I thought it’d be nice to have change today. So instead of me banging on about my book, I’ve invited the very lovely Jen Campbell here to talk about hers which, incidentally, should make the Sunday Times Best Seller list this weekend – hooray! There’s a competition too – scroll down for that.
It’s called Weird Things Customers Say in Book Shops (it has its own Facebook page here) and, from the dipping into it I’ve done, it’s very cool and very funny indeed.
Hello and welcome to the blog. It’s a pleasure to have you here.
Lovely to be here! Thanks for letting me crash!
So, ‘Weird Things Customers Say in Bookshops’ is your new book. Tell us about it. Who’s it for and what’s it about?
‘Weird Things…’ is what it says on the tin. It’s a collection of strange/bizarre/rude things said in bookshops. It’s for those who like bookshops & books, or have worked with the public, or just want a giggle!
Could you tell us a little about writing it? How did you start? How long did it take?
I first started writing them down when I was working at The Edinburgh Bookshop four years ago. It was triggered by this:
Customer: Hi, I was wondering, did Anne Frank ever write a sequel? I really loved her diary.
Bookseller: Her diary isn’t fiction… it’s fact… She actually died at the end.
Customer: Oh, really? That’s such a shame!
Bookseller: Yes, it was –
Customer: I mean, she was such a good writer! What a waste!
After that, every so often I’d write them down [you don’t forget those kind of things easily!]. Now I work at Ripping Yarns bookshop, which is an antiquarian bookshop in north London. Last May [after someone asked if I was sure we were a bookshop and not some other kind of retail place…] I started posting some of the ‘Weird Things…’ on my blog.
The links to the blog posts were thrown around Twitter by other bookshops publishers etc, and attracted the attention of Hugh at Constable and Robinson after Neil Gaiman had blogged about the ‘Weird Things…’ posts. Constable approached me asking if I’d like to make them into a full length collection, I said yes, and here we are!
What’s the best thing that’s been said in a bookshop while you’ve been there?
My answer to this changes all the time, ha!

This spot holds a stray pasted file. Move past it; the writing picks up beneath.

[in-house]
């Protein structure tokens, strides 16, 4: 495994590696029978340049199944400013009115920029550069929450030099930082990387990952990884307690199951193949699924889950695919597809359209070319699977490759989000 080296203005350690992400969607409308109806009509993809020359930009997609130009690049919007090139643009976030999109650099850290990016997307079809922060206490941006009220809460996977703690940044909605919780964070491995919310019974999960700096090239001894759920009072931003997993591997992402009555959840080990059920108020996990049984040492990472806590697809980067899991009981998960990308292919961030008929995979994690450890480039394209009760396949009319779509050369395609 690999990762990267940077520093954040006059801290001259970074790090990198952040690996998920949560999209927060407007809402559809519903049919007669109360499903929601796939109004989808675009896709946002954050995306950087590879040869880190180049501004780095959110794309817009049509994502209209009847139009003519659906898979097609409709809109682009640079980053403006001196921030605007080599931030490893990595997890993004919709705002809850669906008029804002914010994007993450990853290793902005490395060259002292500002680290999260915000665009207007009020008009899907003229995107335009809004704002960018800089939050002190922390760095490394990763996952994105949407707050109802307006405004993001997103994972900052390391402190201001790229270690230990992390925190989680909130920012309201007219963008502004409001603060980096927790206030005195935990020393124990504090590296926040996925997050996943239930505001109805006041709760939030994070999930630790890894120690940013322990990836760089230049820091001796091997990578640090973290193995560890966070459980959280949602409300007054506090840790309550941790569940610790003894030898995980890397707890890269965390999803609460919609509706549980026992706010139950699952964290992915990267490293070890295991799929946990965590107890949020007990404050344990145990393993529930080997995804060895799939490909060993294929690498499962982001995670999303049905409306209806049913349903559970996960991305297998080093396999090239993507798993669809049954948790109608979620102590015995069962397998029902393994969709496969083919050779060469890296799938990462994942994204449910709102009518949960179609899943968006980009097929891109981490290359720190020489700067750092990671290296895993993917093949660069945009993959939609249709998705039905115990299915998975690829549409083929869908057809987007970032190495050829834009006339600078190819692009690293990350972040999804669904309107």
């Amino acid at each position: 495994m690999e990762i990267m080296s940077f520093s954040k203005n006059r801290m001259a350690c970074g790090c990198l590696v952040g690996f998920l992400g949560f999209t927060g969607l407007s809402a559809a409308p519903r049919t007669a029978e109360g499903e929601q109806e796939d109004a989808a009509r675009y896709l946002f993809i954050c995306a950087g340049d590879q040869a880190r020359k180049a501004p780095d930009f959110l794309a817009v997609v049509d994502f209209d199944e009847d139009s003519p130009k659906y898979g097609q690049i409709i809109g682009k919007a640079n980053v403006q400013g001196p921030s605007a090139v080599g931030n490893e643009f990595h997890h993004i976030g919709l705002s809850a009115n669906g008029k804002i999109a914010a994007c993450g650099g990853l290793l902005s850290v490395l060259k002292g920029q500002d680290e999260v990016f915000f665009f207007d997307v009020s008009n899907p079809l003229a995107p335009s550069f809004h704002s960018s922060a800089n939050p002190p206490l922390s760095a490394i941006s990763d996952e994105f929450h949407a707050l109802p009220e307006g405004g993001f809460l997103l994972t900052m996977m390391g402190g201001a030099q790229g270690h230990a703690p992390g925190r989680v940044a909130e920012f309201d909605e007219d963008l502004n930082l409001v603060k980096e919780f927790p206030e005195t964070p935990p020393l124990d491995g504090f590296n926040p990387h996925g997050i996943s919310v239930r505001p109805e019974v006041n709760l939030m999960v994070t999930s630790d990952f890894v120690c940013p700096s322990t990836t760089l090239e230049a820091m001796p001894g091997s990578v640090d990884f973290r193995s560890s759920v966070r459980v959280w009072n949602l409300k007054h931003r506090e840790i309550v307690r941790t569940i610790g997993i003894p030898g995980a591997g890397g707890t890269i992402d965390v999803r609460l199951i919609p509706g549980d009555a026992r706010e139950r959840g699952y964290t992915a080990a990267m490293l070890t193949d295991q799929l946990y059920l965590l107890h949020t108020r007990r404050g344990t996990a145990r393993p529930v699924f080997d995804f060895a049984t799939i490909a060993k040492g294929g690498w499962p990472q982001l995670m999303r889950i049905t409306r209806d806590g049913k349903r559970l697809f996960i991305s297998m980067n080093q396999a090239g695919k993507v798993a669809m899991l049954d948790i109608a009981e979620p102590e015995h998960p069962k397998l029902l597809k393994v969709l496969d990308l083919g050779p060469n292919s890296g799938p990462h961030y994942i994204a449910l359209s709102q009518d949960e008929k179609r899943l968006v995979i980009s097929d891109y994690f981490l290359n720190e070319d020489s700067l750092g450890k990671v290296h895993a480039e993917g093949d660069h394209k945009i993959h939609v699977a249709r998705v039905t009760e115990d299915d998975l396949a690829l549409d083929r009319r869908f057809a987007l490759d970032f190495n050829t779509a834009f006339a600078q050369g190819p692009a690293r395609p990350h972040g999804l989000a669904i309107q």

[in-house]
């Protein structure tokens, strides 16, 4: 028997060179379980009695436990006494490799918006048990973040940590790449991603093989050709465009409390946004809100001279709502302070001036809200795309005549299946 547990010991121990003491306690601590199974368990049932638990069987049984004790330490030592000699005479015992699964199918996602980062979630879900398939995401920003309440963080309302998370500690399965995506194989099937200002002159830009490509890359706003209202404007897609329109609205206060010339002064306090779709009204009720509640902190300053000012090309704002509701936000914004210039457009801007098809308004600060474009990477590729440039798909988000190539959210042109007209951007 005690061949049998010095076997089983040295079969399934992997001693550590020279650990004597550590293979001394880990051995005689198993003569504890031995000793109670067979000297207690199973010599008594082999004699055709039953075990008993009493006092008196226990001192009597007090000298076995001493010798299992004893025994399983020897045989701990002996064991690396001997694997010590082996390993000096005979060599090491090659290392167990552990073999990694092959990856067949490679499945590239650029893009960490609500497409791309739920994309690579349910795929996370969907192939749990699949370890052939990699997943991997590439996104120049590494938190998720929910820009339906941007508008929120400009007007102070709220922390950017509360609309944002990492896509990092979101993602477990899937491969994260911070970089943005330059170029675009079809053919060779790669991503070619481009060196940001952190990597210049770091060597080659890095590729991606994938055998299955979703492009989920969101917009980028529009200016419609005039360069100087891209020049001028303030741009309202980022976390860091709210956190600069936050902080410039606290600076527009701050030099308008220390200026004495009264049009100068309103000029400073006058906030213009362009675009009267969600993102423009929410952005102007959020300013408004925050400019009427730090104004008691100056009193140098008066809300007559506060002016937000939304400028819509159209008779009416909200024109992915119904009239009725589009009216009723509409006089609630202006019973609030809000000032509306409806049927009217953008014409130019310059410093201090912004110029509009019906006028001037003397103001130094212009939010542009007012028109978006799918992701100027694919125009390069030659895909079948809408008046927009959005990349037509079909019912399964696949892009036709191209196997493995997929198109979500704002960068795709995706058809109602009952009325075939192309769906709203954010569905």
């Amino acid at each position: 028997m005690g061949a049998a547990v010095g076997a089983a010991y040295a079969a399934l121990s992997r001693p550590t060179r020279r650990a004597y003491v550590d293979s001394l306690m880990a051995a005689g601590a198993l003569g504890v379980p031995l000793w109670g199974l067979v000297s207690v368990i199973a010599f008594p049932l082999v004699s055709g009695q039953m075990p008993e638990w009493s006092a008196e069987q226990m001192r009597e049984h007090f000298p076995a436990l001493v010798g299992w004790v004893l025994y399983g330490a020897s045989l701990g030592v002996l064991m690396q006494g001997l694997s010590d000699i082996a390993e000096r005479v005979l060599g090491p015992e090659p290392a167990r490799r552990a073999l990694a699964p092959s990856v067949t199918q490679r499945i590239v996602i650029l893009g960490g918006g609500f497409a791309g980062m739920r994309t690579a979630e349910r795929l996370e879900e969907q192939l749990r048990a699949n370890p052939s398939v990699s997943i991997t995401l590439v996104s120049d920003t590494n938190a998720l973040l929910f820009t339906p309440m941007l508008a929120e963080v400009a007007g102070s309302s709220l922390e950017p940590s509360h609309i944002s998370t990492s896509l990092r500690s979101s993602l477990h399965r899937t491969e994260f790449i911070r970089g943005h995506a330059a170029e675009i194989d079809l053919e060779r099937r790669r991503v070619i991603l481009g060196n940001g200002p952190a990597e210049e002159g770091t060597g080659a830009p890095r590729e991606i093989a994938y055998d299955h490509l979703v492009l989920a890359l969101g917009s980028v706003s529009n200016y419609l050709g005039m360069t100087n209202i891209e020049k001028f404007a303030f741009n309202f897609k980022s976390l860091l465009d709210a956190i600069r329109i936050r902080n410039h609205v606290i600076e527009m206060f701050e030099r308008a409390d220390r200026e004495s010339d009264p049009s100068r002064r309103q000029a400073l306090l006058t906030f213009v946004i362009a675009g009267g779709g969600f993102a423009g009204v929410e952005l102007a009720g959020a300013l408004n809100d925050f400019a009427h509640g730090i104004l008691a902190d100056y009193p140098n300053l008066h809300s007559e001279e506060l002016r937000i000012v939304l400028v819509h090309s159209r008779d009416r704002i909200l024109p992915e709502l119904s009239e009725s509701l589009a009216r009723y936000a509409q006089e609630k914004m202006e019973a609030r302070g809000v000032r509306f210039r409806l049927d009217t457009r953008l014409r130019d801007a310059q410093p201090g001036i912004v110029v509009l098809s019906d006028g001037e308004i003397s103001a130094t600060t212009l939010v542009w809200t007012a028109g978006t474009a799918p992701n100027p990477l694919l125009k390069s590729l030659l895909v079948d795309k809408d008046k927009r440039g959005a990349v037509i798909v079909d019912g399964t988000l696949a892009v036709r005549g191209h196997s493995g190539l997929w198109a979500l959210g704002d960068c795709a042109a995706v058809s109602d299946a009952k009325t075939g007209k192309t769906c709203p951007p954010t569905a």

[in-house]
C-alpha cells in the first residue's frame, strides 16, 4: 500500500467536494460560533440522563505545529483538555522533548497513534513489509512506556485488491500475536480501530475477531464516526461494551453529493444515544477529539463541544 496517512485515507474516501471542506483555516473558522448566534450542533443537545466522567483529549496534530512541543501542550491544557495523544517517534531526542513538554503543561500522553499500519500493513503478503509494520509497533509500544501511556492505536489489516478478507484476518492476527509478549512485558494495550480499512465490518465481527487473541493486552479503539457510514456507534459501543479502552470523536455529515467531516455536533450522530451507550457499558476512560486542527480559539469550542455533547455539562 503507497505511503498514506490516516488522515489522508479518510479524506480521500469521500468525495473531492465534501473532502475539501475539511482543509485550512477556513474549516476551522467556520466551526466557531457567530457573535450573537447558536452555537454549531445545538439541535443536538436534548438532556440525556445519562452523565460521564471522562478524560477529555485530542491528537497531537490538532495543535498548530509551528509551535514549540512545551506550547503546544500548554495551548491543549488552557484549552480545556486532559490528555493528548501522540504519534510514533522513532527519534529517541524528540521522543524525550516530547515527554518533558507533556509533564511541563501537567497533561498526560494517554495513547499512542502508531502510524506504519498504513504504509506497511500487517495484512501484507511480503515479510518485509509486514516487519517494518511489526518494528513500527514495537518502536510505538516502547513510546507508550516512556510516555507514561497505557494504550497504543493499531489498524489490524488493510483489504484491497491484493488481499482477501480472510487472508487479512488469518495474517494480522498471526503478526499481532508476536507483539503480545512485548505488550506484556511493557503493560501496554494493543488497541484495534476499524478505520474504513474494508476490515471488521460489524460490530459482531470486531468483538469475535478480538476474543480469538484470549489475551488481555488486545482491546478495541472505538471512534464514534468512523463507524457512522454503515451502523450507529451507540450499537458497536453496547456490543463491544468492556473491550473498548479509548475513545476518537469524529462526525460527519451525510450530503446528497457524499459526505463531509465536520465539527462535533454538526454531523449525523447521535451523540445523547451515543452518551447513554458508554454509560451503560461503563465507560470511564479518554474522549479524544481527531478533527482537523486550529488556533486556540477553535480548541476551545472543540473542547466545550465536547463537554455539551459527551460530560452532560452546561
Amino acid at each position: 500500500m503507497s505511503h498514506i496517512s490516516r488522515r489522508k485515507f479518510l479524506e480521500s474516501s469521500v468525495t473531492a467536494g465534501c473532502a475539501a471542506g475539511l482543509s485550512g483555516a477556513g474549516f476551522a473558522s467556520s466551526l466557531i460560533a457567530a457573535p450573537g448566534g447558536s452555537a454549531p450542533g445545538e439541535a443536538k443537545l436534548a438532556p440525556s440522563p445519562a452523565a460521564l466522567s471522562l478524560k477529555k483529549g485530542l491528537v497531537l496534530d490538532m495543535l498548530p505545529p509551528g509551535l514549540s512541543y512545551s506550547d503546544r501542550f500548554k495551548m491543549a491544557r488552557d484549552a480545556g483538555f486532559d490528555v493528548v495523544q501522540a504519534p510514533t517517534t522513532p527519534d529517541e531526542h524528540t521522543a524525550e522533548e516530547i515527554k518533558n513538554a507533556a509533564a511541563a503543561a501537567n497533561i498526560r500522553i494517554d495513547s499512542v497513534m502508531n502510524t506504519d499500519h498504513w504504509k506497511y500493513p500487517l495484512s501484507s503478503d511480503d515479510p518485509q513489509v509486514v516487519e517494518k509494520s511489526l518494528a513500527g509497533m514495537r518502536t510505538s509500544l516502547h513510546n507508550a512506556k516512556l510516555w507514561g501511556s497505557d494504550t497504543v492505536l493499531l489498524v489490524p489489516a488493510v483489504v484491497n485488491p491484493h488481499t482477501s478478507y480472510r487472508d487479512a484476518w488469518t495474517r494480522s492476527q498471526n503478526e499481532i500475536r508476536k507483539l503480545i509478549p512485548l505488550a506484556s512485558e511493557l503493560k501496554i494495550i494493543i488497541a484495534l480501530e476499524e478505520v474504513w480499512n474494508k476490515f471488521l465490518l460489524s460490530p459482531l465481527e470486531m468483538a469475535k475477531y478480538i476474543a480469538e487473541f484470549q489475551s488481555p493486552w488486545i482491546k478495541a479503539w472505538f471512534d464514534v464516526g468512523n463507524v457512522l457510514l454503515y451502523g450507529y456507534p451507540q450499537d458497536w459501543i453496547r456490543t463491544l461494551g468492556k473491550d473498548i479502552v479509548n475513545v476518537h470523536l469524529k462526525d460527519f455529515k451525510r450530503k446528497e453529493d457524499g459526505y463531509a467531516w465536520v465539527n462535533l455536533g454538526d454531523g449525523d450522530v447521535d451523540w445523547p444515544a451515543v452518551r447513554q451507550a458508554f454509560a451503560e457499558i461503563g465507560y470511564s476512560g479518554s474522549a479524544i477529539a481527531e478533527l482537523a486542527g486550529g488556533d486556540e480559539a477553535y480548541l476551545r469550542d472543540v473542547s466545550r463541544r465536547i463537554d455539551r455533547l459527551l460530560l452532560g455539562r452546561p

“Do you have a list of books on star signs? I have a terrible feeling that something bad is going to happen, and I want to know if it’s been predicted!”
And what’s the weirdest thing you’ve said in a bookshop?
I’ve been asked this quite a bit recently and I really don’t know. I’m sure I’ve said something, but I can’t remember! I guess that’s the thing; if you say something weird, you don’t always realise that you’ve said something strange.
What one thing would you like to say in a bookshop but haven’t, as yet, been able to?
Well, like one of the people in ‘Weird Things…’, I’d love to get my hands on a copy of ‘The Book of Dust’ by Philip Pullman, so I’d like to ask a bookseller if they had that in stock. However, I’ll wait until he’s finished writing the book before asking if they have it in stock as, unlike the person in ‘Weird Things…’, I don’t think that antiquarian bookshops stock books from the future [it would be cool if we did!]
Do you think the Weird Things… could be a series? Do you think there’s room for bakers and butchers and the fine people of Ikea (for example) to have their own versions?
I think strange things get said all across the retail spectrum! People are wonderfully strange.
And, back to the writing of the book. Could you tell us a little about your process?
I suppose this book is completely different to everything I’ve written before. It was never supposed to be a book, so the fact that it’s become one is a [very lovely] surprise. I was working to a deadline for it, which is again different to my previous writing and I think the deadline did help. Normally, I try and make myself sit at the kitchen table for a couple of hours every day to write something, anything. I bribe myself with tea and biscuits. I’ve been a little naughty recently and with all the publicity stuff for ‘Weird Things…’, plus my day job, writing has had to take a back seat. I’m hoping to get back to the drawing board asap.
Any tips for any budding non-fiction writers? Any advice you’d give them?
I don’t know about tips for non-fiction writers. I know that ‘Weird Things…’ is non-fiction but, as I said above, it was never going to be a book, and I don’t generally write non-fiction: normally I’m a poetry and short stories girl. So, advice for writers in general: read. Read read read. Then read some more. Write regularly, even if it’s just a paragraph – try and do that every day. When you draft something, put it away and then come back to it. Change it. Edit it. Leave it again. When you’re at the stage where you hate it and never want to see it again, that’s probably when you’re done
What’s next for you?
Poetry! My first pamphlet-sized collection, ‘The Hungry Ghost Festival’ is going to be published in the summer by The Rialto. I’m also working on a full-length poetry collection, and have just started writing a novel. The idea of a novel terrifies me, but I’m trying to take it one small step at a time. It’s literary fiction, dystopian, in its early stages at the moment. I’m still getting to grips with it, but I’m excited about it. Lots of hard work ahead!
Thanks for coming on, Jen – and best of luck with your hungry ghosts!
AND… I have one copy of Weird Things to give away. Leave a comment in below and I’ll pop you into the hat. The draw will be made on Monday.